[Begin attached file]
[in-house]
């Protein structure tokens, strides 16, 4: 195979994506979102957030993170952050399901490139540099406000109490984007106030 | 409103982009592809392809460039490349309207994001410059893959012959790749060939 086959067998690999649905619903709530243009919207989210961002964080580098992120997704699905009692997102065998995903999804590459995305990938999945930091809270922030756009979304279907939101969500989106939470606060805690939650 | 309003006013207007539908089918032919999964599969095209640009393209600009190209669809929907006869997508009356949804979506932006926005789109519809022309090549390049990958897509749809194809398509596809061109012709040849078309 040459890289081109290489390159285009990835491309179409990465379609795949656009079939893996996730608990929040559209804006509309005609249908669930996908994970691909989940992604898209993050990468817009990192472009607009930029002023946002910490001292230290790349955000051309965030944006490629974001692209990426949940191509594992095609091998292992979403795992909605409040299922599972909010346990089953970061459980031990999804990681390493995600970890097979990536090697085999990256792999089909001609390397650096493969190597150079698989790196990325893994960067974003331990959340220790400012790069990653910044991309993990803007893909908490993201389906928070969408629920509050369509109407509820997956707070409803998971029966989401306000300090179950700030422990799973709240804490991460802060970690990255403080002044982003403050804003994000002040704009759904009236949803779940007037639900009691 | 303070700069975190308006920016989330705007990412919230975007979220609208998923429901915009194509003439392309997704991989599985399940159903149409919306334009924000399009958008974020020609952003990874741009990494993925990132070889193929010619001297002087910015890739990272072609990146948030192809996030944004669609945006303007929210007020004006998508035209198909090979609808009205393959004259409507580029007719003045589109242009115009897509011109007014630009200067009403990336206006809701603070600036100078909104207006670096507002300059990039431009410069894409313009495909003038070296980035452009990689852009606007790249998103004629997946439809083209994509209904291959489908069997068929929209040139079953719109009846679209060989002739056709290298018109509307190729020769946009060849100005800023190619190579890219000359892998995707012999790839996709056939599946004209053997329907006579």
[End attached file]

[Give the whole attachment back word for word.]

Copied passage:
[in-house]
């Protein structure tokens, strides 16, 4: 195979994506979102957030993170952050399901490139540099406000109490984007106030 | 409103982009592809392809460039490349309207994001410059893959012959790749060939 086959067998690999649905619903709530243009919207989210961002964080580098992120997704699905009692997102065998995903999804590459995305990938999945930091809270922030756009979304279907939101969500989106939470606060805690939650 | 309003006013207007539908089918032919999964599969095209640009393209600009190209669809929907006869997508009356949804979506932006926005789109519809022309090549390049990958897509749809194809398509596809061109012709040849078309 040459890289081109290489390159285009990835491309179409990465379609795949656009079939893996996730608990929040559209804006509309005609249908669930996908994970691909989940992604898209993050990468817009990192472009607009930029002023946002910490001292230290790349955000051309965030944006490629974001692209990426949940191509594992095609091998292992979403795992909605409040299922599972909010346990089953970061459980031990999804990681390493995600970890097979990536090697085999990256792999089909001609390397650096493969190597150079698989790196990325893994960067974003331990959340220790400012790069990653910044991309993990803007893909908490993201389906928070969408629920509050369509109407509820997956707070409803998971029966989401306000300090179950700030422990799973709240804490991460802060970690990255403080002044982003403050804003994000002040704009759904009236949803779940007037639900009691 | 303070700069975190308006920016989330705007990412919230975007979220609208998923429901915009194509003439392309997704991989599985399940159903149409919306334009924000399009958008974020020609952003990874741009990494993925990132070889193929010619001297002087910015890739990272072609990146948030192809996030944004669609945006303007929210007020004006998508035209198909090979609808009205393959004259409507580029007719003045589109242009115009897509011109007014630009200067009403990336206006809701603070600036100078909104207006670096507002300059990039431009410069894409313009495909003038070296980035452009990689852009606007790249998103004629997946439809083209994509209904291959489908069997068929929209040139079953719109009846679209060989002739056709290298018109509307190729020769946009060849100005800023190619190579890219000359892998995707012999790839996709056939599946004209053997329907006579």